It’s a pet peeve: those people on Facebook (and real life) who call themselves “followers of Jesus.” Yes, I’m glad they’re followers of Jesus. I just wish they wouldn’t say it that way.
Why? Because it’s a substitute for the word “Christian.”
“Followers of Jesus” want to distinguish themselves from nominal Christians, from mean Christians, and from Christians who focus on “religion” instead of “relationship.” It’s great that they care about orthopraxy as well as orthodoxy. It’s great that they see faith as a journey. And, of course, it’s great that they like Jesus so much.
But I still hate the term.
From my perspective, many “followers of Jesus” focus on their individual relationship with God. They would be comfortable joining a group of followers, usually, but they’d prefer a more decentralized band of Jesus-following friends. That’s not to say they don’t go to church—typically they do. However, they want to think of themselves as somehow more akin to a New Testament disciple than a captive of the institutional church.
Christian, on the other hand, denotes connections to people of different perspectives and eras, to Rome and Constantinople, to Reformers and Anabaptist martyrs, to tacky pop music and exquisite icons, to Westboro Baptist and Metropolitan Community, to Gnostics and Arians and the creeds which ousted them, to Jewish roots, to a liturgical calendar, to Mother Teresa and the Crusades and World Vision and the Nazis.
“Christian” has baggage in many people’s eyes. It is claimed by people way more conservative than we are or far more liberal than we are. It links us with revolutionaries who have gone “too far” or traditions we see as dead and cold. It forces in our face the historic Christian creeds, but also means we ironically share a label of self-identification with many heretics, a label some of them still claimed—rightly or wrongly—after (formal or informal) excommunication. We are confronted with the sins of the past and present, and we don’t always have a chance to explain we aren’t like “those” Christians.
Being “Christian” forces us to have a history. It forces us to be humble. It forces us to be creedal. It forces us to be ecumenical.
In some sense, it forces all of us to aspire to the balance of Vatican II, recognizing a pure stream of Christianity while also accepting how broadly God extends his grace. While I may not be ready to call Rome home, I really appreciate this way of looking at things. We will all always think that our way is the “right” way, and it’s good to recognize and attempt to preserve the approach to Christianity that we think is best. However, when someone who disagrees with us—and perhaps we think is barely Christian—still insists on identifying that way, we should be gracious towards them and look for common ground.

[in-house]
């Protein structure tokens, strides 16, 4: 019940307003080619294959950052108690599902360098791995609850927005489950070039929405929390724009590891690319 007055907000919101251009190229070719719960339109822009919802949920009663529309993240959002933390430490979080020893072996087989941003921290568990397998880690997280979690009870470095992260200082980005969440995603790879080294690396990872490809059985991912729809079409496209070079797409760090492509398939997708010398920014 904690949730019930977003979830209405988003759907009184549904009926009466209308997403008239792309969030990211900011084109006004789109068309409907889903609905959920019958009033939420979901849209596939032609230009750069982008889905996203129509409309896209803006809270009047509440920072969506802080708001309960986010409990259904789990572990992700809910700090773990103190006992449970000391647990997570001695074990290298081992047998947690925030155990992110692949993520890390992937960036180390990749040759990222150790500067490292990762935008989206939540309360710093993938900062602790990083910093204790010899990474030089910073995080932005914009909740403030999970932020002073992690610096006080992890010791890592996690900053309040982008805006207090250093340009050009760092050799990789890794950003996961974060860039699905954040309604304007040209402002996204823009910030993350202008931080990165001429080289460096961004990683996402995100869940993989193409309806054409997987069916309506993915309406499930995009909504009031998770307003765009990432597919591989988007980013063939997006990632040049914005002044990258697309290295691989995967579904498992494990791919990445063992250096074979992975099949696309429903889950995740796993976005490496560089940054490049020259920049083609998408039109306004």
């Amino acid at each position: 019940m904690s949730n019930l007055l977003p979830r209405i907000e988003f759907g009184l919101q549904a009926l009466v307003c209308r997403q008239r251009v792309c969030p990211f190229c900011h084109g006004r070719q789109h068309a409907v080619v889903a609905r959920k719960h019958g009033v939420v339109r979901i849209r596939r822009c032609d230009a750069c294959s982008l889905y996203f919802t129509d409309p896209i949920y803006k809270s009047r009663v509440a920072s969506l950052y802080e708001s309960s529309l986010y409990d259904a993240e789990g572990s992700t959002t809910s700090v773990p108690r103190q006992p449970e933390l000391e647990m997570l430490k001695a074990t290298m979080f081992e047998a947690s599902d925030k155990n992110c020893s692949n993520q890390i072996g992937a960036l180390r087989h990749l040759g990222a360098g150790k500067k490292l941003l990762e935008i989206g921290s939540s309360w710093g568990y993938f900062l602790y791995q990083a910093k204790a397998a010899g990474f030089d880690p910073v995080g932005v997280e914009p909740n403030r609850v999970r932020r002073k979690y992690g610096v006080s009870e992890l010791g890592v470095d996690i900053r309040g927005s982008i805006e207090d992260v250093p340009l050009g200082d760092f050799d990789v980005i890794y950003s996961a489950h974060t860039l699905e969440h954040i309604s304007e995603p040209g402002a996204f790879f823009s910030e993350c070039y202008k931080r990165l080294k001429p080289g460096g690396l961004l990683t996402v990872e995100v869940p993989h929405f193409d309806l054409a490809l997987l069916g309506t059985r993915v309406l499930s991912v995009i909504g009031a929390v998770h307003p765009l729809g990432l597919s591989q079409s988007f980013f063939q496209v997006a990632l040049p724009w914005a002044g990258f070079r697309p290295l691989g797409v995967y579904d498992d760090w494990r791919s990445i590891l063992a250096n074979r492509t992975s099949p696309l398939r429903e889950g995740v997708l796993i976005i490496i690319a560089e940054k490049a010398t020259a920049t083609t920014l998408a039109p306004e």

Similarly, we should not be so foolish as to think we can divorce ourselves from history by avoiding the people from which our denomination separated, forgetting the wars fought in Jesus’ name, safely distancing ourselves from the sexual abuse committed by clergy, or magically returning to the New Testament church before bishops and councils.
Like it or not, we are connected to those who use and misuse the word Christian. We are connected with institutions of waxing and waning power. We are connected to millions of people both like and unlike us, a great communion of not-always-very-saintly-seeming saints.
We may wish that some people who have gone off the deep end theologically would admit they’re not Christian anymore. We may think our denomination has it right. We may wish people would stop behaving in very unChristian ways, and especially that they would stop using the Bible to support what they’re doing. It’s somewhat inevitable, and in some ways it’s good—because “Christian” should mean something and the misuse of it should offend us.
But we should not stop using the term, as if we are the only true “followers of Jesus,” unlike all of those other so-called Christians, as if we are simply “following Jesus” without cultural baggage and ecclesial traditions of our own, as if we “follow Jesus” unlike those judgmental hypocrites over there, as if because we “follow Jesus” and we just need to pray and read the Bible and can neglect to educate ourselves about church history (particularly between the New Testament and the Reformation), as if we have no lasting—and certainly no involuntary—association with people or structures.
We have a history, beautiful and marred. We have standards of orthodoxy and insiders who try to get away with breaking them. We have divisions. We have unnecessary committees. We have practices which originated centuries after Jesus. We have terrible, terrible bookstores filled with hideous T-shirts and embarrassing bumper stickers. We have weirdos and idiots and fuddy-duddies. And we all know some people using our name who we really think shouldn’t be (and probably really shouldn’t).
And we need to acknowledge that.
Which is why I’m happy to call myself, “Christian.”